Lesson plan outline
- On the board, write the following:
- Tell students that this is the title of an art project which involves a number of photographs. Ask if anyone can suggest what the missing words are.
- Read (or dictate) the following passage to your students:
According to the artist, the images are artless and meaningless. They lack human intention and give no particular significance to any person or event. As a result, the world that the images represent is more truthful and transparent than the world that is represented by conventional photography. They represent true documentary photography.
- Ask students to speculate about the nature of the project. Don’t worry if no one has anything to say at this stage. The aim is to get them engaged.
- Tell students that you are going to describe a number of the images to them. Tell them that their task is to work out what the images have in common. If they can do this, they will be able to identify the nature of the art project and identify the three missing words from the title in Step 1 above.
- One by one, describe the images to your students. As you do this:
- Make sure that your students do not see the images.
- Read directly from the texts if you like.
- Make students believe that you are looking at images rather than reading from a text.
- Ask questions and encourage student interaction when possible.
- Draw attention to new or useful language and write this on the board.
- Describe all of the pictures a second time. This can serve as a recap of the language. Aim to elicit words, phrases, grammar structures, etc. that you have already used (crouching down, eerie, a walking stick, dressed up as, as if his football team has just scored the winning goal, it looks as if they are clones, as if to say, “What are you doing here?”, etc.)
- If students are unable to work out the connection (this will probably be the case), tell them that you are going to give them a number of clues. Read out the sentences below:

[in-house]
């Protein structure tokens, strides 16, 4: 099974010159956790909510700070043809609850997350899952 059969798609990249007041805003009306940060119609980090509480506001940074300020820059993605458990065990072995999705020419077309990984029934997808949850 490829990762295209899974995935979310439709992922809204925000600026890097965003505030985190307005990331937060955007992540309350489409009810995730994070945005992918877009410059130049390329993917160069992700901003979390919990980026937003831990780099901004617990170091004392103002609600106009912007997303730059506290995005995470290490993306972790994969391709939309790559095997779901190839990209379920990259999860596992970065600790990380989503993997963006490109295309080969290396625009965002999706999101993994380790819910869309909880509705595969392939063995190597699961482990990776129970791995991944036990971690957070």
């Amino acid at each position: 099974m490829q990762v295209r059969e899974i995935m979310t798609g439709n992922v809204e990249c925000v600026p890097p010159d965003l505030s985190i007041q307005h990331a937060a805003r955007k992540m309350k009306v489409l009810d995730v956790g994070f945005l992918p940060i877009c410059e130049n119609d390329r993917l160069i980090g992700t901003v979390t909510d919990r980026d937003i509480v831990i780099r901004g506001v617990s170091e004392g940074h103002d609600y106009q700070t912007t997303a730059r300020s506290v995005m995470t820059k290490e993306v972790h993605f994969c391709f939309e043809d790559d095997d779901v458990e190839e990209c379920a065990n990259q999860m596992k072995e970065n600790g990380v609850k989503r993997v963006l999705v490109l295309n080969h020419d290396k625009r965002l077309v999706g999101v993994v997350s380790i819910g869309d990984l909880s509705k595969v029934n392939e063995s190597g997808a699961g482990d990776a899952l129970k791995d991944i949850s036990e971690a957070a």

- The quality of the photographs is not excellent but they have all been taken since 2007.
- The name of the artist behind is Jon Rafman. However, he didn’t take any of the photographs himself. For the last few years, he has been collecting and curating images like these.
- The artist found all of the images online.
- For reasons of privacy, all faces and license plates are blurred.
- All of the images have a little icon in the top left hand corner that looks like a compass.
- The photographs were taken with an automated camera. They were all shot from the middle of the street from a height of 2.5 meters.
Note: Try to prevent students from shouting out answers at this stage. The aim is to give each student the opportunity to work out the answer for himself. You could ask students to write down their answers. Alternatively, put students into pairs and ask them to discuss their ideas in private.
- Take feedback and find out who has guessed the answer and managed to complete the title of the art project (The Nine Eyes of Google Street View.) Ask students if they know what the Nine Eyes refer to. Show them a picture of a Google camera car and point our the nine lenses that it uses to capture images.
- Show students the slideshow. Use each image to recall as much language as possible from your prepared descriptions.
Follow up and Variations
See the PDF lesson plan download for these.
Please note that you can find out more about the artist Jon Rafman here.